“From 15 October, the methodology for people tested and people testing positive has changed.

    Previously, the number of people newly tested and newly testing positive was reported, where the figures were de-duplicated over the entirety of the pandemic so an individual would only appear once. This meant someone tested in March and again in September would only be counted in the March counts. This was progressively becoming less meaningful the longer the duration of the pandemic and meant that it was not appropriate to calculate a positivity rate from this data.

    Figures will now be reported as people tested and people testing positive at least once in the reporting week. People tested or testing positive are only counted once over the 7-day reporting period (Thursday to Wednesday), with a positive test being prioritised over a negative test. A person can be counted within more than one 7-day reporting period. If someone was tested more than once in different reporting weeks, they would be included in the count for all reporting weeks they were tested in.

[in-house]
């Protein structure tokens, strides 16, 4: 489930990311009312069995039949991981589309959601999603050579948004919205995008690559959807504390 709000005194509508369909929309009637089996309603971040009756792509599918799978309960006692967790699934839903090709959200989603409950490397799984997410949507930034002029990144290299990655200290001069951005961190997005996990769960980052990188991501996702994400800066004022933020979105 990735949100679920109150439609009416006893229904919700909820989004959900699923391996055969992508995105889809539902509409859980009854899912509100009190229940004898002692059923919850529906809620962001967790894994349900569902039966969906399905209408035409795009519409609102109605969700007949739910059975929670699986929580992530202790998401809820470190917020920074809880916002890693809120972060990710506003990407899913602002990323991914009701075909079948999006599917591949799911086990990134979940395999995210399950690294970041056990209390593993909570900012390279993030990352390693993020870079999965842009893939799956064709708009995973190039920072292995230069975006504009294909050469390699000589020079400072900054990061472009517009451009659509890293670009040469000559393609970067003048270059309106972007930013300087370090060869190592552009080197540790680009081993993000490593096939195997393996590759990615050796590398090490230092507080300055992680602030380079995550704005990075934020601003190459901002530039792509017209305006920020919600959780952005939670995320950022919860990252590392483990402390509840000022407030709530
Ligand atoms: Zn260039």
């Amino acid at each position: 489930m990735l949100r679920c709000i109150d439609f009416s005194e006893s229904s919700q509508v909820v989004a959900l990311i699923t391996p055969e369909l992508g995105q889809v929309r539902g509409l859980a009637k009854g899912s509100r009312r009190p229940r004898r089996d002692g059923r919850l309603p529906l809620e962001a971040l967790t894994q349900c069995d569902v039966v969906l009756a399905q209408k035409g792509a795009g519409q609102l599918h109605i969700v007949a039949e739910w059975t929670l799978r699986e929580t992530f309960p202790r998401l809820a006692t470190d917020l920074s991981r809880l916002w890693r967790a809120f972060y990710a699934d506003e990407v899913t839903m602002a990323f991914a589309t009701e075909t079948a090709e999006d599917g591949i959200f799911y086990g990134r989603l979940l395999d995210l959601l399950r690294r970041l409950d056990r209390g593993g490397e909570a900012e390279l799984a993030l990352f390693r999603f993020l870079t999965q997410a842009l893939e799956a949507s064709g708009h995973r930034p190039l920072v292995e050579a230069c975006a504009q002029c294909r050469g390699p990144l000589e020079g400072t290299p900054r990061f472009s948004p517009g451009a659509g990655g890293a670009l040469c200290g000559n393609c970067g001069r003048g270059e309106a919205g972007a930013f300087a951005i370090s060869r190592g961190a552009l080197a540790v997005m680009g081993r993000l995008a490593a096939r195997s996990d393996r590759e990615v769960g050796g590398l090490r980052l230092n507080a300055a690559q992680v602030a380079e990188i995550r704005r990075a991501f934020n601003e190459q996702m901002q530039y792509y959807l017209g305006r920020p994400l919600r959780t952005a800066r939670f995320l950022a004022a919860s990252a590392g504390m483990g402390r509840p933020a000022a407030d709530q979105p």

For example, if a person was tested on Thursday and Friday of the same week, they would only be counted once. However, if someone was tested on Tuesday and Friday of the same week, that individual would be counted in 2 reporting periods, as the 2 tests fall into different 7-day reporting periods. If a person is tested under both pillar 1 and pillar 2 in the same reporting week, then only the pillar they were first tested under is counted, unless they were tested in both pillars on the same day, in which case, they are counted under pillar 2.”